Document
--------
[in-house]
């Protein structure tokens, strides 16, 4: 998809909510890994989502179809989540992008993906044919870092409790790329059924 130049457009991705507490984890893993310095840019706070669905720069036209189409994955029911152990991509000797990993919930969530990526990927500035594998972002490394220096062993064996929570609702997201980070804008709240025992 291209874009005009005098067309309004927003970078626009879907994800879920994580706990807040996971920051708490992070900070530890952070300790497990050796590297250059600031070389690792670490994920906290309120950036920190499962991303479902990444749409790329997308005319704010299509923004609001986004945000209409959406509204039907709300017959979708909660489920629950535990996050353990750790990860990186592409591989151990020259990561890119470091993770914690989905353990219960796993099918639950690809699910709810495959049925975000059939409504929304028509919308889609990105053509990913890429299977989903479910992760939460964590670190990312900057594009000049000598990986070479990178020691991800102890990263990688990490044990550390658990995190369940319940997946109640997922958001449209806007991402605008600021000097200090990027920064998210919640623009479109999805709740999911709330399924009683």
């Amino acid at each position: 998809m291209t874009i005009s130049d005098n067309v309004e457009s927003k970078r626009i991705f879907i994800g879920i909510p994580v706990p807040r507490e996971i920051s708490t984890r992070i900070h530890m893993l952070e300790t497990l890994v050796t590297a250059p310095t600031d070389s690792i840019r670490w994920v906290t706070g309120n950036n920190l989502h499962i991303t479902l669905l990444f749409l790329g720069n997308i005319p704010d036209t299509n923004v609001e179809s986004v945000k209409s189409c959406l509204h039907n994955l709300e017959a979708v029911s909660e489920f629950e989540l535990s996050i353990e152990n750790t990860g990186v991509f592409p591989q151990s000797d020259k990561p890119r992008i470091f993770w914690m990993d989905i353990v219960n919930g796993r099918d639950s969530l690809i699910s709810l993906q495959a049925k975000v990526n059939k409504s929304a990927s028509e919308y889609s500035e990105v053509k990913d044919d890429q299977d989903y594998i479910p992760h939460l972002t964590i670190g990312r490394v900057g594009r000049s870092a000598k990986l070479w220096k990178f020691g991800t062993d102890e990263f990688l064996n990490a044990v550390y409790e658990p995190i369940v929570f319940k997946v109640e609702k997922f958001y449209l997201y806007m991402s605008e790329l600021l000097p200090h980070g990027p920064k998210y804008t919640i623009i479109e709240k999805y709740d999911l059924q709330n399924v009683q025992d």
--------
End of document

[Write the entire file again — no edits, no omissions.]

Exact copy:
[in-house]
């Protein structure tokens, strides 16, 4: 998809909510890994989502179809989540992008993906044919870092409790790329059924 130049457009991705507490984890893993310095840019706070669905720069036209189409994955029911152990991509000797990993919930969530990526990927500035594998972002490394220096062993064996929570609702997201980070804008709240025992 291209874009005009005098067309309004927003970078626009879907994800879920994580706990807040996971920051708490992070900070530890952070300790497990050796590297250059600031070389690792670490994920906290309120950036920190499962991303479902990444749409790329997308005319704010299509923004609001986004945000209409959406509204039907709300017959979708909660489920629950535990996050353990750790990860990186592409591989151990020259990561890119470091993770914690989905353990219960796993099918639950690809699910709810495959049925975000059939409504929304028509919308889609990105053509990913890429299977989903479910992760939460964590670190990312900057594009000049000598990986070479990178020691991800102890990263990688990490044990550390658990995190369940319940997946109640997922958001449209806007991402605008600021000097200090990027920064998210919640623009479109999805709740999911709330399924009683």
């Amino acid at each position: 998809m291209t874009i005009s130049d005098n067309v309004e457009s927003k970078r626009i991705f879907i994800g879920i909510p994580v706990p807040r507490e996971i920051s708490t984890r992070i900070h530890m893993l952070e300790t497990l890994v050796t590297a250059p310095t600031d070389s690792i840019r670490w994920v906290t706070g309120n950036n920190l989502h499962i991303t479902l669905l990444f749409l790329g720069n997308i005319p704010d036209t299509n923004v609001e179809s986004v945000k209409s189409c959406l509204h039907n994955l709300e017959a979708v029911s909660e489920f629950e989540l535990s996050i353990e152990n750790t990860g990186v991509f592409p591989q151990s000797d020259k990561p890119r992008i470091f993770w914690m990993d989905i353990v219960n919930g796993r099918d639950s969530l690809i699910s709810l993906q495959a049925k975000v990526n059939k409504s929304a990927s028509e919308y889609s500035e990105v053509k990913d044919d890429q299977d989903y594998i479910p992760h939460l972002t964590i670190g990312r490394v900057g594009r000049s870092a000598k990986l070479w220096k990178f020691g991800t062993d102890e990263f990688l064996n990490a044990v550390y409790e658990p995190i369940v929570f319940k997946v109640e609702k997922f958001y449209l997201y806007m991402s605008e790329l600021l000097p200090h980070g990027p920064k998210y804008t919640i623009i479109e709240k999805y709740d999911l059924q709330n399924v009683q025992d």